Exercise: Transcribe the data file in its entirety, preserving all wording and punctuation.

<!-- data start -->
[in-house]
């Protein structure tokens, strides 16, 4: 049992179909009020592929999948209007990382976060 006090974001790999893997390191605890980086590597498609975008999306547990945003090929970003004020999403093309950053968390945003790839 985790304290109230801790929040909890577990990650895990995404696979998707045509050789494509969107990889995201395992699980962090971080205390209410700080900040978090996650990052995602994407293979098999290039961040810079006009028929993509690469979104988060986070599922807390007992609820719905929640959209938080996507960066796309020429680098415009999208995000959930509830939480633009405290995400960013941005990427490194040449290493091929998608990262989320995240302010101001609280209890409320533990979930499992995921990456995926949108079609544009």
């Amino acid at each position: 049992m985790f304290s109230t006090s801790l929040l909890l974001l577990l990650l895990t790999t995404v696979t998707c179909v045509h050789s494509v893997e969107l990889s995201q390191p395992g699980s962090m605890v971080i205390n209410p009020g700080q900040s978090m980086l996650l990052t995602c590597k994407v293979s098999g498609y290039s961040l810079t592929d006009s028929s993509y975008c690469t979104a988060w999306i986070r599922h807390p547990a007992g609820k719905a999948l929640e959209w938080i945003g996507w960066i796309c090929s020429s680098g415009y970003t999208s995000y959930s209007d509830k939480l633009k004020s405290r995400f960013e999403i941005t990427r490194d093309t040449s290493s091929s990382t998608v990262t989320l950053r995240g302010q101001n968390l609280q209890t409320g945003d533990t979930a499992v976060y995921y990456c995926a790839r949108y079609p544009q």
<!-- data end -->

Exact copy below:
[in-house]
């Protein structure tokens, strides 16, 4: 049992179909009020592929999948209007990382976060 006090974001790999893997390191605890980086590597498609975008999306547990945003090929970003004020999403093309950053968390945003790839 985790304290109230801790929040909890577990990650895990995404696979998707045509050789494509969107990889995201395992699980962090971080205390209410700080900040978090996650990052995602994407293979098999290039961040810079006009028929993509690469979104988060986070599922807390007992609820719905929640959209938080996507960066796309020429680098415009999208995000959930509830939480633009405290995400960013941005990427490194040449290493091929998608990262989320995240302010101001609280209890409320533990979930499992995921990456995926949108079609544009």
């Amino acid at each position: 049992m985790f304290s109230t006090s801790l929040l909890l974001l577990l990650l895990t790999t995404v696979t998707c179909v045509h050789s494509v893997e969107l990889s995201q390191p395992g699980s962090m605890v971080i205390n209410p009020g700080q900040s978090m980086l996650l990052t995602c590597k994407v293979s098999g498609y290039s961040l810079t592929d006009s028929s993509y975008c690469t979104a988060w999306i986070r599922h807390p547990a007992g609820k719905a999948l929640e959209w938080i945003g996507w960066i796309c090929s020429s680098g415009y970003t999208s995000y959930s209007d509830k939480l633009k004020s405290r995400f960013e999403i941005t990427r490194d093309t040449s290493s091929s990382t998608v990262t989320l950053r995240g302010q101001n968390l609280q209890t409320g945003d533990t979930a499992v976060y995921y990456c995926a790839r949108y079609p544009q």